Notoriously, works of mathematical finance can be precise and can be comprehensible. Sadly, as Dr Johnson might have put it, the ones which are precise are not necessarily comprehensible, and those comprehensible are not necessarily precise.
But both are needed. The mathematics of finance is not easy, and much market practice is based on a soft understanding of what is actually going on. This is usually enough for experienced practitioners to price existing contracts, but often insufficient for innovative new products. Novices, managers and regulators can be left to stumble around in literature which is ill-suited to their need for a clear explanation of the basic principles. Such `seat of the pants' practices are more suited to the pioneering days of an industry, rather than the mature $15 trillion market which the derivatives business has become.
On the academic side, effort is too often expended on finding precise answers to the wrong questions. When working in isolation from the market, the temptation is to find analytic answers for their own sake with no reference to the concerns of practitioners. In particular, the importance of hedging both as a justification for the price and as an important end in itself is often underplayed. Scholars need to be aware of such financial issues, if only because some of the very best work has arisen in answering the questions of industry rather than academe.
Chapter two develops the idea of hedging and pricing by arbitrage in the discrete time setting of binary trees. The key probabilistic concepts of conditional expectation, martingales, change of measure, and representation are all introduced in this simple framework, accompanied by illustrative, and illustrated, examples.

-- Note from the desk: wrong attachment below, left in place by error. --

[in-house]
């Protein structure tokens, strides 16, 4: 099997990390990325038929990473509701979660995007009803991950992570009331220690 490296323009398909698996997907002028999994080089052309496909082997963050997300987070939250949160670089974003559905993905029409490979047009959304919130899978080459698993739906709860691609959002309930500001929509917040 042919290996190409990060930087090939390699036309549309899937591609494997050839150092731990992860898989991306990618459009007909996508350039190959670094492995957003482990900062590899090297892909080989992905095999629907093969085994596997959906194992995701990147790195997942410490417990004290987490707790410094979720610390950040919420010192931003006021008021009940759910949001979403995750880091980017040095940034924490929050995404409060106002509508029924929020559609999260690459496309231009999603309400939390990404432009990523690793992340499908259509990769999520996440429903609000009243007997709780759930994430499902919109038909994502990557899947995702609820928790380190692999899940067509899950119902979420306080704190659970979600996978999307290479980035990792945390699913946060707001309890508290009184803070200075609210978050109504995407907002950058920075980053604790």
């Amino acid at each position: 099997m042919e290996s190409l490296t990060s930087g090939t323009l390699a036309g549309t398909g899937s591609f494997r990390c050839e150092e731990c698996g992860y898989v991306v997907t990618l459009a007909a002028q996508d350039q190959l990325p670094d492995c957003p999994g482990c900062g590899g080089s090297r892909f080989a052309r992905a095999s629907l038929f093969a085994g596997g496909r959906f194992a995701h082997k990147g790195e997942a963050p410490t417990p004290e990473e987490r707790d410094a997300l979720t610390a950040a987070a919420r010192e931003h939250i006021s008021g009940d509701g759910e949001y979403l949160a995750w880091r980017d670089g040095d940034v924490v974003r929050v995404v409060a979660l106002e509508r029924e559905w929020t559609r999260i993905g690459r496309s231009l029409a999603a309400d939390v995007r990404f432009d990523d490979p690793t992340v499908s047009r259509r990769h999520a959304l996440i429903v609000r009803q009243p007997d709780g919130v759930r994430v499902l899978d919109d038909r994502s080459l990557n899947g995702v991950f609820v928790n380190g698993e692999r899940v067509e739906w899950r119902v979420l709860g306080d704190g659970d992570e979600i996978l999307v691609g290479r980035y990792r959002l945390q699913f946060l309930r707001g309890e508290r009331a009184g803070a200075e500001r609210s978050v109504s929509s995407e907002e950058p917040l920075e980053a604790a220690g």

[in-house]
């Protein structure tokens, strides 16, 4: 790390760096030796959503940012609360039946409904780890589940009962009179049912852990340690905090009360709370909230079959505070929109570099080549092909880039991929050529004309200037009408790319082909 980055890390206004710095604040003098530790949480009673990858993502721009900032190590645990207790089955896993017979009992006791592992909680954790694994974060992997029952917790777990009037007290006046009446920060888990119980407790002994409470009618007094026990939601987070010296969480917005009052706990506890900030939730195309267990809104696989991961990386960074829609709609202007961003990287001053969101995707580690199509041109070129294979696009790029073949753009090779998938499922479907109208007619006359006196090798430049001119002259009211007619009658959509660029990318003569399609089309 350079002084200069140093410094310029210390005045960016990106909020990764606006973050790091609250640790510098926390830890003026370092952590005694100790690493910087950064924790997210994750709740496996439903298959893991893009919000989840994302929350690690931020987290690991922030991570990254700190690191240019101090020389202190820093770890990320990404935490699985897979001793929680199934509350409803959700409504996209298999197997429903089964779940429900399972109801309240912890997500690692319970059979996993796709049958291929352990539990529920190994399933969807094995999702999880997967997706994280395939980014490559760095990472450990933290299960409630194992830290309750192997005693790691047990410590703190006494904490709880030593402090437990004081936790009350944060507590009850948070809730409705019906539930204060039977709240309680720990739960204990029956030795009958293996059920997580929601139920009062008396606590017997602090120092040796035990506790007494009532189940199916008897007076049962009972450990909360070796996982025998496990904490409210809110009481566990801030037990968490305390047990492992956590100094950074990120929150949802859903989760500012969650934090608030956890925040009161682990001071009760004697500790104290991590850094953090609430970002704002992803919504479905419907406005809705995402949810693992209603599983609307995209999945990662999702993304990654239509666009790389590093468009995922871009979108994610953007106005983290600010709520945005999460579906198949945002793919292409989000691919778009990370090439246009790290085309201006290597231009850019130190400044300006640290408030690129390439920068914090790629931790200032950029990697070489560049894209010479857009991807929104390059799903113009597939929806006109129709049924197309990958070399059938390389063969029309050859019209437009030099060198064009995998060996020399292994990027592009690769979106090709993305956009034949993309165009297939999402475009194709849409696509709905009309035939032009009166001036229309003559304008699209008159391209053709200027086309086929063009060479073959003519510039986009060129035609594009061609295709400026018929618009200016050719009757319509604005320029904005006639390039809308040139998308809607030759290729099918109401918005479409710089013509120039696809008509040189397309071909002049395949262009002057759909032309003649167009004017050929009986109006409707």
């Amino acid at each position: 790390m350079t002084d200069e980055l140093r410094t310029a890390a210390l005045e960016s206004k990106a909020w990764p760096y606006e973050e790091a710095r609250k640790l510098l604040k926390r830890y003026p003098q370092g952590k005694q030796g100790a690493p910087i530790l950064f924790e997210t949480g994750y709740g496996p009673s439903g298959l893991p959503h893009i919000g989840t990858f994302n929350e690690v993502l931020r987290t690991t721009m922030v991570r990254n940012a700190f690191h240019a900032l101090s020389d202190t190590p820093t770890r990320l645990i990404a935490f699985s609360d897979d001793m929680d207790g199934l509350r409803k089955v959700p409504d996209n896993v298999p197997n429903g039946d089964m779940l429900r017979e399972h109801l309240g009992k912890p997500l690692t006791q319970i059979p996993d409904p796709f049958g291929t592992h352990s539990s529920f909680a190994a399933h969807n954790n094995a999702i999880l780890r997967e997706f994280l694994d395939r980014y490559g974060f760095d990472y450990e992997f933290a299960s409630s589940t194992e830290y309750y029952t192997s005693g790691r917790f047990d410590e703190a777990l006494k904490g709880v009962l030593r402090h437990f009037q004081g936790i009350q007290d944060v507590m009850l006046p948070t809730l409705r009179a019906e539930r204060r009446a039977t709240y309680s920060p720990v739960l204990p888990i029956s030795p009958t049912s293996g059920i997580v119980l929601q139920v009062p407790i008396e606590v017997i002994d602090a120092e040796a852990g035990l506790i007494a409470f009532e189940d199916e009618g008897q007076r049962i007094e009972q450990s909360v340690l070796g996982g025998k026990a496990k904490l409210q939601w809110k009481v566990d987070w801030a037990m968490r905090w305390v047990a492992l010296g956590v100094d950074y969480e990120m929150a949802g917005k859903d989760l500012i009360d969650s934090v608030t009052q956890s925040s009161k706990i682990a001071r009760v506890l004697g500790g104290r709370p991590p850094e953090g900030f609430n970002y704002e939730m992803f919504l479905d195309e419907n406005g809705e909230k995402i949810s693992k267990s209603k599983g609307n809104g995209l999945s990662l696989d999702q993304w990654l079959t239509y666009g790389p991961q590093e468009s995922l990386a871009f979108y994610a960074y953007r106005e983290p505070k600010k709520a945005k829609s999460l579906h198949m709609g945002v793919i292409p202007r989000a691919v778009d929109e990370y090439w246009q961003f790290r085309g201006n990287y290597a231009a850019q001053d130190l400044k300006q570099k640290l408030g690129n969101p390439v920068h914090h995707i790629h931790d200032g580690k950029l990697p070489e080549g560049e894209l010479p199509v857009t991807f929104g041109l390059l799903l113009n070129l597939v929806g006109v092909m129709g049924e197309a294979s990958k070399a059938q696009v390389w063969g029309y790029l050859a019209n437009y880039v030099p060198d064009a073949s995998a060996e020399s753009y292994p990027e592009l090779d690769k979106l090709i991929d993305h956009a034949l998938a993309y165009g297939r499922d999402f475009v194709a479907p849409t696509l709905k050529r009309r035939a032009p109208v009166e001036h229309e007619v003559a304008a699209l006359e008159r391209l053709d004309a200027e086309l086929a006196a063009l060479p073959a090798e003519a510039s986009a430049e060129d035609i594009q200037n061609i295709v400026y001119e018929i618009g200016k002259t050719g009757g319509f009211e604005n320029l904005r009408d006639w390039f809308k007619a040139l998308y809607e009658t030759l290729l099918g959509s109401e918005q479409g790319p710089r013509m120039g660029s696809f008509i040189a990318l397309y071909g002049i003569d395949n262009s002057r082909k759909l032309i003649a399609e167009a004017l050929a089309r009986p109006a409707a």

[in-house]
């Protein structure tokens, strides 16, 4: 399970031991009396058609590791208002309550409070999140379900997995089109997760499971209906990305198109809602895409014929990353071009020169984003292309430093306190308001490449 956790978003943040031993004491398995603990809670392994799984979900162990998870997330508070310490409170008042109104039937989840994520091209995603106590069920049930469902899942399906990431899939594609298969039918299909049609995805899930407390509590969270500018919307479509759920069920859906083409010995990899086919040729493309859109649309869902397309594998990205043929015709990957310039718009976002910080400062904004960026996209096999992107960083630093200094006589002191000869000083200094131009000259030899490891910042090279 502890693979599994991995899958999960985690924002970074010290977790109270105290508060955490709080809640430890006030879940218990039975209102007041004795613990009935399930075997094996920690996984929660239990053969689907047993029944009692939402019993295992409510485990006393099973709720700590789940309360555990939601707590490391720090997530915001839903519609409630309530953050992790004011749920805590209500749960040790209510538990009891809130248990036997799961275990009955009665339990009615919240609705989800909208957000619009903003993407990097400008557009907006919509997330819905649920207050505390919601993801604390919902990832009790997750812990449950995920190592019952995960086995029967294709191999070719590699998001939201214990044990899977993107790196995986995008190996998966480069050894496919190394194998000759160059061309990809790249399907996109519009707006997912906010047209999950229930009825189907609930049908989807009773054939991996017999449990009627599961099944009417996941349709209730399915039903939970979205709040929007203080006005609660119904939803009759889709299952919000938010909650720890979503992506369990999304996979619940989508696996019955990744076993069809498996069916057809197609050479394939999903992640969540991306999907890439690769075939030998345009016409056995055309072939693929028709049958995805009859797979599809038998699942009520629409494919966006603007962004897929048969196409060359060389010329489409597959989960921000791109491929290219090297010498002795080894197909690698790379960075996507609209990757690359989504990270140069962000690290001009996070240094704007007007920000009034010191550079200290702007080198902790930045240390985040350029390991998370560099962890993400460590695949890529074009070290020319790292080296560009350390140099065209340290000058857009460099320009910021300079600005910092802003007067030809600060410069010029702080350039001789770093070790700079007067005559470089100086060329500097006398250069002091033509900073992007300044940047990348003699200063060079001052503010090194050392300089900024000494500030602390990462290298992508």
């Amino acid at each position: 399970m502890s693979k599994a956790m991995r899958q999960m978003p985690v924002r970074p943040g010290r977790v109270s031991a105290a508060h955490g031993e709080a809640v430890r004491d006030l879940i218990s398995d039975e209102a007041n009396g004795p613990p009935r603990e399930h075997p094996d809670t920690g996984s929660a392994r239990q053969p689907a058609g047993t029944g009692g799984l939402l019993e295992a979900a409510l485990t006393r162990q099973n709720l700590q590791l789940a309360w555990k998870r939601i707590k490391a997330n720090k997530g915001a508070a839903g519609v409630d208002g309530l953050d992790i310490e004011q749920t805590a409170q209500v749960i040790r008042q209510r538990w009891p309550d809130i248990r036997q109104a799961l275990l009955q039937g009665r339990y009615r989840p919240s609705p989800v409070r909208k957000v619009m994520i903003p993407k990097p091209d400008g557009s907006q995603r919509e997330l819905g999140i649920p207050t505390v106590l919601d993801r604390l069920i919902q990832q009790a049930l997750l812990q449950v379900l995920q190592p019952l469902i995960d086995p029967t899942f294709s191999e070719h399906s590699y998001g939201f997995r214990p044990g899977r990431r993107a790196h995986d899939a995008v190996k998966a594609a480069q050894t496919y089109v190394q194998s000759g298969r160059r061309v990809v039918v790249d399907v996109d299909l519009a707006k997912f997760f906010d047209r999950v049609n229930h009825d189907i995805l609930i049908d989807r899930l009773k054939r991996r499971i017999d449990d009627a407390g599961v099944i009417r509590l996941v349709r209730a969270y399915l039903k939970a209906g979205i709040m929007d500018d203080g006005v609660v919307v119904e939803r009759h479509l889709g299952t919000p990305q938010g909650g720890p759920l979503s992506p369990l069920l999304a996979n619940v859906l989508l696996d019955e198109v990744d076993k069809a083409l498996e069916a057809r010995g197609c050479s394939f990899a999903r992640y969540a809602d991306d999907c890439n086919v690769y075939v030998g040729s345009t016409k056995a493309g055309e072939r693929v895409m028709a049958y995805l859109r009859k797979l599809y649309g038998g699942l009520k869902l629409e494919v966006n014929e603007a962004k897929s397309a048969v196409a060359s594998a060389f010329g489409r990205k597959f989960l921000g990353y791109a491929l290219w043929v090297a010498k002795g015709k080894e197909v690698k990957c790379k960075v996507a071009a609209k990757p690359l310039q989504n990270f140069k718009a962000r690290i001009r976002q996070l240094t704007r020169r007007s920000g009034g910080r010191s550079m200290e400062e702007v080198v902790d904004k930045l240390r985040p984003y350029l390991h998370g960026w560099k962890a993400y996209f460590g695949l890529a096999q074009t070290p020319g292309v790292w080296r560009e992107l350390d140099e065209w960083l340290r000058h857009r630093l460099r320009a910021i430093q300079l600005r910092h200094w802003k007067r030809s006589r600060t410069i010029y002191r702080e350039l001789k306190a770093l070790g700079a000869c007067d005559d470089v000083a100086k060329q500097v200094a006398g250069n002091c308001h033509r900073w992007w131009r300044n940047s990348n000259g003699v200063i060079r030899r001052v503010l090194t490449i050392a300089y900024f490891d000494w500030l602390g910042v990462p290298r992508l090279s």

Chapter three repeats all the work of its predecessor in the continuous time setting. The Brownian motion process is brought out as well as the It\^o calculus needed to manipulate it, culminating in a derivation of the Black-Scholes formula.
Chapter four runs through a variety of actual financial instruments, such as dividend paying equities, currencies and coupon paying bonds, and adapts the Black-Scholes approach to each in turn. A general pattern of the distinction between tradable and non-tradable quantities leads to the definition the market price of risk, as well as a warning not to take that name too seriously. A section on quanto products provides a showcase of examples.
Chapter five is about the interest rate market. In spirit, a market of bonds is much like a market of stocks, but the richness of this market makes it more than just a special case of Black-Scholes. Market models are discussed with a joint short-rate/HJM approach, which lies within the general continuous framework set up in chapter three. One section details a few of the many possible interest rate contracts, including swaps, caps/floors and swaptions. This is a substantial chapter reflecting the depth of financial and technical knowledge that has to be introduced in an understandable way. The aim is to tell one basic story of the market, which all approaches can slot into.
Chapter six concludes with some technical results about larger and more general models, including multiple stock n-factor models, stochastic numeraires, and foreign exchange interest-rate models. The running link between the existence of equivalent martingale measures and the ability to price and hedge is finally formalised.
A short bibliography, complete answers to the (small) number of exercises, a full glossary of technical terms and an index are in the appendices.
A reader is not expected to have any particular prior body of knowledge, except for some (classical) differential calculus and experience with symbolic notation. Some basic probability definitions are contained in the glossary, whereas more advanced readers will find technical asides in the text from time to time.
Cambridge and London, June 1996
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